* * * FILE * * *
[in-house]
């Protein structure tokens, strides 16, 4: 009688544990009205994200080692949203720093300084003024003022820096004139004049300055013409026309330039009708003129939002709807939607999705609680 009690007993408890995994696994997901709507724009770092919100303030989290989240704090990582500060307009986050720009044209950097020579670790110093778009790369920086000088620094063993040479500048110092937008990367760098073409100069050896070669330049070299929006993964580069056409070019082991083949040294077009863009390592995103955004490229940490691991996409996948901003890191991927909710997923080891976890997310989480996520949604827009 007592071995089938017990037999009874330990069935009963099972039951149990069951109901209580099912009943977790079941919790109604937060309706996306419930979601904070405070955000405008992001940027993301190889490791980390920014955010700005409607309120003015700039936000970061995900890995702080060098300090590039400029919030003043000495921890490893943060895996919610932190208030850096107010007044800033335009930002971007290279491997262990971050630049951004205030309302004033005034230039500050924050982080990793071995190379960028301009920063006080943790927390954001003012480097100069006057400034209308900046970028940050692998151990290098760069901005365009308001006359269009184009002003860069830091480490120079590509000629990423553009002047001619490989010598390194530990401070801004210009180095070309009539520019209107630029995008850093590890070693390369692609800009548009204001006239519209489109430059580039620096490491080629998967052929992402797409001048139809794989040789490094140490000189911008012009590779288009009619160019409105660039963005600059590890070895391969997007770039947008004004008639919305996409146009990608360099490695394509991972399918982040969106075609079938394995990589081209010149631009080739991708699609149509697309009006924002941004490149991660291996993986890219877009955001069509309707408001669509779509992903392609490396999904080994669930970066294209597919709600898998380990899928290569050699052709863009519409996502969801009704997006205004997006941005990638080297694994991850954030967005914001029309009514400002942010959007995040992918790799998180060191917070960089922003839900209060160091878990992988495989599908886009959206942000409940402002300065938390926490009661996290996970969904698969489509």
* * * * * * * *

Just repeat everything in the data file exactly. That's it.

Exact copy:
[in-house]
């Protein structure tokens, strides 16, 4: 009688544990009205994200080692949203720093300084003024003022820096004139004049300055013409026309330039009708003129939002709807939607999705609680 009690007993408890995994696994997901709507724009770092919100303030989290989240704090990582500060307009986050720009044209950097020579670790110093778009790369920086000088620094063993040479500048110092937008990367760098073409100069050896070669330049070299929006993964580069056409070019082991083949040294077009863009390592995103955004490229940490691991996409996948901003890191991927909710997923080891976890997310989480996520949604827009 007592071995089938017990037999009874330990069935009963099972039951149990069951109901209580099912009943977790079941919790109604937060309706996306419930979601904070405070955000405008992001940027993301190889490791980390920014955010700005409607309120003015700039936000970061995900890995702080060098300090590039400029919030003043000495921890490893943060895996919610932190208030850096107010007044800033335009930002971007290279491997262990971050630049951004205030309302004033005034230039500050924050982080990793071995190379960028301009920063006080943790927390954001003012480097100069006057400034209308900046970028940050692998151990290098760069901005365009308001006359269009184009002003860069830091480490120079590509000629990423553009002047001619490989010598390194530990401070801004210009180095070309009539520019209107630029995008850093590890070693390369692609800009548009204001006239519209489109430059580039620096490491080629998967052929992402797409001048139809794989040789490094140490000189911008012009590779288009009619160019409105660039963005600059590890070895391969997007770039947008004004008639919305996409146009990608360099490695394509991972399918982040969106075609079938394995990589081209010149631009080739991708699609149509697309009006924002941004490149991660291996993986890219877009955001069509309707408001669509779509992903392609490396999904080994669930970066294209597919709600898998380990899928290569050699052709863009519409996502969801009704997006205004997006941005990638080297694994991850954030967005914001029309009514400002942010959007995040992918790799998180060191917070960089922003839900209060160091878990992988495989599908886009959206942000409940402002300065938390926490009661996290996970969904698969489509």